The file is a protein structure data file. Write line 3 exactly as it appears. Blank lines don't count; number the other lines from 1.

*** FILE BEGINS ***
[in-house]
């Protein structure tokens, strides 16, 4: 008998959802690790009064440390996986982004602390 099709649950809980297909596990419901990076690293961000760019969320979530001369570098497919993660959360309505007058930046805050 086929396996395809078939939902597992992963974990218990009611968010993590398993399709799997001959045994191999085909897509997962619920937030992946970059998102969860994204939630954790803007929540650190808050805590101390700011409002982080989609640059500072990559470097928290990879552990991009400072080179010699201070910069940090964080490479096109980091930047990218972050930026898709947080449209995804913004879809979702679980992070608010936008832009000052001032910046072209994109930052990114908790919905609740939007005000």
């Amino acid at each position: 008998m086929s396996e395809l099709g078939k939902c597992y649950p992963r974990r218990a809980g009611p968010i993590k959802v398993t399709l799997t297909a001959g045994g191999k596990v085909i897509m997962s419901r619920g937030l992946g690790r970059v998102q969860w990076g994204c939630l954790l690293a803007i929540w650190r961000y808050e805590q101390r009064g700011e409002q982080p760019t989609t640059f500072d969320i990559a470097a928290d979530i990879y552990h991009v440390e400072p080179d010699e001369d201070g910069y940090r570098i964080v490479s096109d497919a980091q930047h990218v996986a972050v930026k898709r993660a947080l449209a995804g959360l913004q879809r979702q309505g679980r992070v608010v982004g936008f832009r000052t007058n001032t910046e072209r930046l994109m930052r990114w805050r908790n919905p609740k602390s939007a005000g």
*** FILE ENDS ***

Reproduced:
């Amino acid at each position: 008998m086929s396996e395809l099709g078939k939902c597992y649950p992963r974990r218990a809980g009611p968010i993590k959802v398993t399709l799997t297909a001959g045994g191999k596990v085909i897509m997962s419901r619920g937030l992946g690790r970059v998102q969860w990076g994204c939630l954790l690293a803007i929540w650190r961000y808050e805590q101390r009064g700011e409002q982080p760019t989609t640059f500072d969320i990559a470097a928290d979530i990879y552990h991009v440390e400072p080179d010699e001369d201070g910069y940090r570098i964080v490479s096109d497919a980091q930047h990218v996986a972050v930026k898709r993660a947080l449209a995804g959360l913004q879809r979702q309505g679980r992070v608010v982004g936008f832009r000052t007058n001032t910046e072209r930046l994109m930052r990114w805050r908790n919905p609740k602390s939007a005000g």